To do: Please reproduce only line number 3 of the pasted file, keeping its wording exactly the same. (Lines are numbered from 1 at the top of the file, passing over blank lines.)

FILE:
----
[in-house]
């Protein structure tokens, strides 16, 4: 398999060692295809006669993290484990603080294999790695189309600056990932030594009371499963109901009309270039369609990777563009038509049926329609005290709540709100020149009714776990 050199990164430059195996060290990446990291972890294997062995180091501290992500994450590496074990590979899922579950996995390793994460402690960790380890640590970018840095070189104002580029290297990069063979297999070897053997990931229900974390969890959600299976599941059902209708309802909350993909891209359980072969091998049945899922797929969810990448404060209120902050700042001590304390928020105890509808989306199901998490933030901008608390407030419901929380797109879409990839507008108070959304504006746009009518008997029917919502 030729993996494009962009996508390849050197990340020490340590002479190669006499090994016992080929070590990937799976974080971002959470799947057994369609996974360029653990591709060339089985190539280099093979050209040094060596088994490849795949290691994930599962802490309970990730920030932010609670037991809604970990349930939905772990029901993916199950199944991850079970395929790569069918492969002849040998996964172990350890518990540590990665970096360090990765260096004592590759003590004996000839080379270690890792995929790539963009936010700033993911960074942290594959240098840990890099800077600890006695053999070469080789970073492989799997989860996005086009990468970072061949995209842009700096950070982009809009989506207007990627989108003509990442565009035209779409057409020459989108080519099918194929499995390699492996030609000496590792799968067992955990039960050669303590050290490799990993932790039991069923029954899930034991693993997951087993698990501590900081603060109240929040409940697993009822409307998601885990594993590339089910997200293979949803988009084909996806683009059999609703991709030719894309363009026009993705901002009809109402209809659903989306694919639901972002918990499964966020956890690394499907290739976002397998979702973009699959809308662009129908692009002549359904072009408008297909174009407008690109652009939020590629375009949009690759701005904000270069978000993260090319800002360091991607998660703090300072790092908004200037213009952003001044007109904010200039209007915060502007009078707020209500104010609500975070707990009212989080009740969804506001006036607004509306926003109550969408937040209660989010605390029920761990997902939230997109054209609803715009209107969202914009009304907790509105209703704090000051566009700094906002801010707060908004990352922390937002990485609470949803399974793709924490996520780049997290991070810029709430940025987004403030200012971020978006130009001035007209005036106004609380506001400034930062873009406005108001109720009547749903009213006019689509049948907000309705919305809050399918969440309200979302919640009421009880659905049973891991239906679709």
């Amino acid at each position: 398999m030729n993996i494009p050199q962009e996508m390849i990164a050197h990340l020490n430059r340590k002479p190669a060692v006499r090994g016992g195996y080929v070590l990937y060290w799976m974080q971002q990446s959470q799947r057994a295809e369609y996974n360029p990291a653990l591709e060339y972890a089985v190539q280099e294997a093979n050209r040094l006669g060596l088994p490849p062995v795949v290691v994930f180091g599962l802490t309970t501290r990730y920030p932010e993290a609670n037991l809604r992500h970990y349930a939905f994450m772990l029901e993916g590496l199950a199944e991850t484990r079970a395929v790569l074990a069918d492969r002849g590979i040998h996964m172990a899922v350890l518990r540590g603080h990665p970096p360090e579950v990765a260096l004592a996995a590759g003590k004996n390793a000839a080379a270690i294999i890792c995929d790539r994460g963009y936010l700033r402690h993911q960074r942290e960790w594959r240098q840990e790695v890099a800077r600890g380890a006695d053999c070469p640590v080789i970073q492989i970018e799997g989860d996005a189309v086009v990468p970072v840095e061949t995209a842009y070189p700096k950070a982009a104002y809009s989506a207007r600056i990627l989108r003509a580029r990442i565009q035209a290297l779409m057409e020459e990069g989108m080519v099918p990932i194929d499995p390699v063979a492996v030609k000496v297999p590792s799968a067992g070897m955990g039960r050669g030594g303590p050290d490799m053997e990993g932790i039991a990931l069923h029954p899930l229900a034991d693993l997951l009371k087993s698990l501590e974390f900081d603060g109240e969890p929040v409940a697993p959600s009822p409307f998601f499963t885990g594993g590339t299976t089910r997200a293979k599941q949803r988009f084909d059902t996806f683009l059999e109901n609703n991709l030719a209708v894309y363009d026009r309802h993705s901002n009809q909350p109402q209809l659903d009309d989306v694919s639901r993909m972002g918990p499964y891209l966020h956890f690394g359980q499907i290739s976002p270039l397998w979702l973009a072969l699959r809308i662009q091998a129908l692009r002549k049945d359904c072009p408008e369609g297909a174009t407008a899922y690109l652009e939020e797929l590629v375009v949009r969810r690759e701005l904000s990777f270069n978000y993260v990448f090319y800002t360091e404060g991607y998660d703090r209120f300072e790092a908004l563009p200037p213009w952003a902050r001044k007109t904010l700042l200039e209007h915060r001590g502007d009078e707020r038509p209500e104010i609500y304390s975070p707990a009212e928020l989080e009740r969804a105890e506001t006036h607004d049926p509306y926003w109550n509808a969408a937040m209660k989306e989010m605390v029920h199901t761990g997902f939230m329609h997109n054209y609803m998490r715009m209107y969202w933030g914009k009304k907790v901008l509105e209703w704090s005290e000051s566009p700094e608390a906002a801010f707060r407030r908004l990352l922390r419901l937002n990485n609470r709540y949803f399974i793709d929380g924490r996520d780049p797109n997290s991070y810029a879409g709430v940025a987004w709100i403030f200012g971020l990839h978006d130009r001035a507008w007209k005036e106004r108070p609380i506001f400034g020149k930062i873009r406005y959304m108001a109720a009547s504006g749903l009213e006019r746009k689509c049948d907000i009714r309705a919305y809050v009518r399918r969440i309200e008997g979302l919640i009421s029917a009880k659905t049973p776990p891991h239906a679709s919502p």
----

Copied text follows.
């Amino acid at each position: 398999m030729n993996i494009p050199q962009e996508m390849i990164a050197h990340l020490n430059r340590k002479p190669a060692v006499r090994g016992g195996y080929v070590l990937y060290w799976m974080q971002q990446s959470q799947r057994a295809e369609y996974n360029p990291a653990l591709e060339y972890a089985v190539q280099e294997a093979n050209r040094l006669g060596l088994p490849p062995v795949v290691v994930f180091g599962l802490t309970t501290r990730y920030p932010e993290a609670n037991l809604r992500h970990y349930a939905f994450m772990l029901e993916g590496l199950a199944e991850t484990r079970a395929v790569l074990a069918d492969r002849g590979i040998h996964m172990a899922v350890l518990r540590g603080h990665p970096p360090e579950v990765a260096l004592a996995a590759g003590k004996n390793a000839a080379a270690i294999i890792c995929d790539r994460g963009y936010l700033r402690h993911q960074r942290e960790w594959r240098q840990e790695v890099a800077r600890g380890a006695d053999c070469p640590v080789i970073q492989i970018e799997g989860d996005a189309v086009v990468p970072v840095e061949t995209a842009y070189p700096k950070a982009a104002y809009s989506a207007r600056i990627l989108r003509a580029r990442i565009q035209a290297l779409m057409e020459e990069g989108m080519v099918p990932i194929d499995p390699v063979a492996v030609k000496v297999p590792s799968a067992g070897m955990g039960r050669g030594g303590p050290d490799m053997e990993g932790i039991a990931l069923h029954p899930l229900a034991d693993l997951l009371k087993s698990l501590e974390f900081d603060g109240e969890p929040v409940a697993p959600s009822p409307f998601f499963t885990g594993g590339t299976t089910r997200a293979k599941q949803r988009f084909d059902t996806f683009l059999e109901n609703n991709l030719a209708v894309y363009d026009r309802h993705s901002n009809q909350p109402q209809l659903d009309d989306v694919s639901r993909m972002g918990p499964y891209l966020h956890f690394g359980q499907i290739s976002p270039l397998w979702l973009a072969l699959r809308i662009q091998a129908l692009r002549k049945d359904c072009p408008e369609g297909a174009t407008a899922y690109l652009e939020e797929l590629v375009v949009r969810r690759e701005l904000s990777f270069n978000y993260v990448f090319y800002t360091e404060g991607y998660d703090r209120f300072e790092a908004l563009p200037p213009w952003a902050r001044k007109t904010l700042l200039e209007h915060r001590g502007d009078e707020r038509p209500e104010i609500y304390s975070p707990a009212e928020l989080e009740r969804a105890e506001t006036h607004d049926p509306y926003w109550n509808a969408a937040m209660k989306e989010m605390v029920h199901t761990g997902f939230m329609h997109n054209y609803m998490r715009m209107y969202w933030g914009k009304k907790v901008l509105e209703w704090s005290e000051s566009p700094e608390a906002a801010f707060r407030r908004l990352l922390r419901l937002n990485n609470r709540y949803f399974i793709d929380g924490r996520d780049p797109n997290s991070y810029a879409g709430v940025a987004w709100i403030f200012g971020l990839h978006d130009r001035a507008w007209k005036e106004r108070p609380i506001f400034g020149k930062i873009r406005y959304m108001a109720a009547s504006g749903l009213e006019r746009k689509c049948d907000i009714r309705a919305y809050v009518r399918r969440i309200e008997g979302l919640i009421s029917a009880k659905t049973p776990p891991h239906a679709s919502p």